Our culture asks “Be gracious to me.” To get out of the idolatry of me, to care enough for the other, we move to “Be gracious to you.” Even better then is to join hands and together ask “Be gracious to us.” But it’s not us versus them in this Psalm! The Psalmist, and those who sang it, and sing it, may well hear echoes of God’s call to Abraham in Genesis 12. God promises to bless Abraham, and then to use him to bless others, all nations in fact. …
The Israelites believed some very real divine energy was passed from person to person, simply by speaking. Words have power; they package love across space and time. … Since this blessing is something we share, with others and God, it could be worth noticing that the Hebrew preposition in verse 2, “shine upon us,” literally means “shine with us.” We shine. Together. And the light spreads. Such joy!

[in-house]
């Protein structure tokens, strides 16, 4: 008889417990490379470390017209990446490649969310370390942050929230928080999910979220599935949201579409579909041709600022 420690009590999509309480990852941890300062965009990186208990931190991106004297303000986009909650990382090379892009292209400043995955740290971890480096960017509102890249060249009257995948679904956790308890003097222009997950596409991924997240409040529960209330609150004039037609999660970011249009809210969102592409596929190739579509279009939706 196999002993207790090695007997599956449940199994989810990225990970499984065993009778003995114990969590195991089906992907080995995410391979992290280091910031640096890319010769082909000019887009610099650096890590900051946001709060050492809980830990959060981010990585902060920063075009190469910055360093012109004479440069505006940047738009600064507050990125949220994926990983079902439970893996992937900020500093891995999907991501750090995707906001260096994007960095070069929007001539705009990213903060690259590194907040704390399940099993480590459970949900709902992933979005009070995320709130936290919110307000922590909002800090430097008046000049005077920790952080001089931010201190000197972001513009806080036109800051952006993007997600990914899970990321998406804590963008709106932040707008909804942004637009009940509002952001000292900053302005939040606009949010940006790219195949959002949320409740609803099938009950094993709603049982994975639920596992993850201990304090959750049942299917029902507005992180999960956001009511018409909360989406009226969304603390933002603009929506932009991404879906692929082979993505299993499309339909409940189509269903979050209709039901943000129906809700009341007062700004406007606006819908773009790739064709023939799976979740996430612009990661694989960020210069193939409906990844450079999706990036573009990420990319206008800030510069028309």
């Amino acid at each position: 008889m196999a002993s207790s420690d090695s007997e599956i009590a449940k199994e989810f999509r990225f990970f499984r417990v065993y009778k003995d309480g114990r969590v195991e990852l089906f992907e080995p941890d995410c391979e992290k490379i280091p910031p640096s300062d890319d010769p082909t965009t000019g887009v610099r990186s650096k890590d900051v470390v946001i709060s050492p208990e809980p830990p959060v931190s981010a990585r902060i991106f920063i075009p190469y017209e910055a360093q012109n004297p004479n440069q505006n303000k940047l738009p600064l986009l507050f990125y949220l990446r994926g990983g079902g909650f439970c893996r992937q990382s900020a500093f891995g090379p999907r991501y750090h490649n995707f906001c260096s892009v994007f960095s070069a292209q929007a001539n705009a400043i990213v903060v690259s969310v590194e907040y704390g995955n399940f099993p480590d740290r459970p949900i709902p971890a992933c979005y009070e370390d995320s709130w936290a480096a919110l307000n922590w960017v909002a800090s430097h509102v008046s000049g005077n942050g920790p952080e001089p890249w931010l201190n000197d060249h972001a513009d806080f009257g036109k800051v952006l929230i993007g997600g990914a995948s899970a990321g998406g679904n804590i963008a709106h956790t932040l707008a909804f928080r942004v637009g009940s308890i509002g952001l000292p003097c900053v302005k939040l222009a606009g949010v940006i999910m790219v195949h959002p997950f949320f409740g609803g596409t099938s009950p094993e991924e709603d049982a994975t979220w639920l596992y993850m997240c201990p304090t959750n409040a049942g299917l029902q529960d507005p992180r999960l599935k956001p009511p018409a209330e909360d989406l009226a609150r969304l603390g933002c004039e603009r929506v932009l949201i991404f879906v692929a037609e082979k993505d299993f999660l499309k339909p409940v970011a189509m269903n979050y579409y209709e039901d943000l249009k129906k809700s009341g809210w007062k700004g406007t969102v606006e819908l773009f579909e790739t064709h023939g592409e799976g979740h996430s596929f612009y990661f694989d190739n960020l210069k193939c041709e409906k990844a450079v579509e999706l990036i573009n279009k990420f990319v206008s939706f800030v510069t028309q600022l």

We are not a people for whom God is an outside source of power – bestowing on us the occasional sweet blackberry. Rather we are planted deep within God’s own heart, part and parcel of the blazing love that if we open our eyes, transforms all the bushes into burning testimonies of God’s grace. In that grace, we do not need to search for God; instead, we discover God has always been with us. So we can take off our shoes and leave off the sinful deceit of being gatekeepers, worrying about who is doing what is right and who is doing what is wrong, embracing the words of Jesus, that no matter what, God’s love will never let go of us. “Peace I leave with you; my peace I give to you. I do not give to you as the world gives. Do not let your hearts be troubled, and do not let them be afraid.” If the earth is crammed with heaven – is in fact made of the Divine – then right here, right now is God filled and God blessed – if we just have eyes to see it.